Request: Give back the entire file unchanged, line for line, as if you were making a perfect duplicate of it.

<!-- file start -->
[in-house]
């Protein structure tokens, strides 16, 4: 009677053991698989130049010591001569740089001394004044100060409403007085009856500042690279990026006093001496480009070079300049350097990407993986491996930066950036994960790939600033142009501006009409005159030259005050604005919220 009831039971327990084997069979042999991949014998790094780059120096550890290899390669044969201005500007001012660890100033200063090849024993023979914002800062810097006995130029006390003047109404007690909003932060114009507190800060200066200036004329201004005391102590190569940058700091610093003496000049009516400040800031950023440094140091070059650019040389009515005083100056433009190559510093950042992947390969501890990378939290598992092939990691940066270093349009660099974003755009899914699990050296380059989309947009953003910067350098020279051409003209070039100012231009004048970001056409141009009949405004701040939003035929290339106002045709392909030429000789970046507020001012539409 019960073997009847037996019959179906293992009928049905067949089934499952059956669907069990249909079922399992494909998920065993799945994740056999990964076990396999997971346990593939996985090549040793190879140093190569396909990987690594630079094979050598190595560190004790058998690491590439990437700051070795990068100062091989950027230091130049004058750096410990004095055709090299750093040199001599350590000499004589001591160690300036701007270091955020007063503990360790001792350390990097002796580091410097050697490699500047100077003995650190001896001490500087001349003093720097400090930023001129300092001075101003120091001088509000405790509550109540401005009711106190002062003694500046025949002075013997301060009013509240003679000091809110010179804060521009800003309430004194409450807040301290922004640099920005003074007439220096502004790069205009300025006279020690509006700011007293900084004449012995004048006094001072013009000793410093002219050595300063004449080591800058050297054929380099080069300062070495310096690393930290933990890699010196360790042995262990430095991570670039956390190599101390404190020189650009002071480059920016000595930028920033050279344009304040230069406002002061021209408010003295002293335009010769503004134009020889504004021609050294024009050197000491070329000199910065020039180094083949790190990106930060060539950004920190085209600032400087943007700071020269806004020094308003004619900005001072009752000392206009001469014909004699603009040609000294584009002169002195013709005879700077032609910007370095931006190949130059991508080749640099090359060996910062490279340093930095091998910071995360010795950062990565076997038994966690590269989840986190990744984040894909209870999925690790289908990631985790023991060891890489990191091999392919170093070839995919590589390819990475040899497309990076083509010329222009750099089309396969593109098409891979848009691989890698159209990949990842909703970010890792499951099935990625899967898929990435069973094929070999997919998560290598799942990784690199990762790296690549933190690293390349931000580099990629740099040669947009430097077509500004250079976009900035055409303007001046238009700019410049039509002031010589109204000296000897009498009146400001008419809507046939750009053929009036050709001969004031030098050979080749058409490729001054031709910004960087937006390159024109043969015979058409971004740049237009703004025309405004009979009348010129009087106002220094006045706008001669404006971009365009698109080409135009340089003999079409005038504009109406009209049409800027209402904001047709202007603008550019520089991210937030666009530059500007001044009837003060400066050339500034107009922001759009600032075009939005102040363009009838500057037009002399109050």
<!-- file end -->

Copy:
[in-house]
């Protein structure tokens, strides 16, 4: 009677053991698989130049010591001569740089001394004044100060409403007085009856500042690279990026006093001496480009070079300049350097990407993986491996930066950036994960790939600033142009501006009409005159030259005050604005919220 009831039971327990084997069979042999991949014998790094780059120096550890290899390669044969201005500007001012660890100033200063090849024993023979914002800062810097006995130029006390003047109404007690909003932060114009507190800060200066200036004329201004005391102590190569940058700091610093003496000049009516400040800031950023440094140091070059650019040389009515005083100056433009190559510093950042992947390969501890990378939290598992092939990691940066270093349009660099974003755009899914699990050296380059989309947009953003910067350098020279051409003209070039100012231009004048970001056409141009009949405004701040939003035929290339106002045709392909030429000789970046507020001012539409 019960073997009847037996019959179906293992009928049905067949089934499952059956669907069990249909079922399992494909998920065993799945994740056999990964076990396999997971346990593939996985090549040793190879140093190569396909990987690594630079094979050598190595560190004790058998690491590439990437700051070795990068100062091989950027230091130049004058750096410990004095055709090299750093040199001599350590000499004589001591160690300036701007270091955020007063503990360790001792350390990097002796580091410097050697490699500047100077003995650190001896001490500087001349003093720097400090930023001129300092001075101003120091001088509000405790509550109540401005009711106190002062003694500046025949002075013997301060009013509240003679000091809110010179804060521009800003309430004194409450807040301290922004640099920005003074007439220096502004790069205009300025006279020690509006700011007293900084004449012995004048006094001072013009000793410093002219050595300063004449080591800058050297054929380099080069300062070495310096690393930290933990890699010196360790042995262990430095991570670039956390190599101390404190020189650009002071480059920016000595930028920033050279344009304040230069406002002061021209408010003295002293335009010769503004134009020889504004021609050294024009050197000491070329000199910065020039180094083949790190990106930060060539950004920190085209600032400087943007700071020269806004020094308003004619900005001072009752000392206009001469014909004699603009040609000294584009002169002195013709005879700077032609910007370095931006190949130059991508080749640099090359060996910062490279340093930095091998910071995360010795950062990565076997038994966690590269989840986190990744984040894909209870999925690790289908990631985790023991060891890489990191091999392919170093070839995919590589390819990475040899497309990076083509010329222009750099089309396969593109098409891979848009691989890698159209990949990842909703970010890792499951099935990625899967898929990435069973094929070999997919998560290598799942990784690199990762790296690549933190690293390349931000580099990629740099040669947009430097077509500004250079976009900035055409303007001046238009700019410049039509002031010589109204000296000897009498009146400001008419809507046939750009053929009036050709001969004031030098050979080749058409490729001054031709910004960087937006390159024109043969015979058409971004740049237009703004025309405004009979009348010129009087106002220094006045706008001669404006971009365009698109080409135009340089003999079409005038504009109406009209049409800027209402904001047709202007603008550019520089991210937030666009530059500007001044009837003060400066050339500034107009922001759009600032075009939005102040363009009838500057037009002399109050």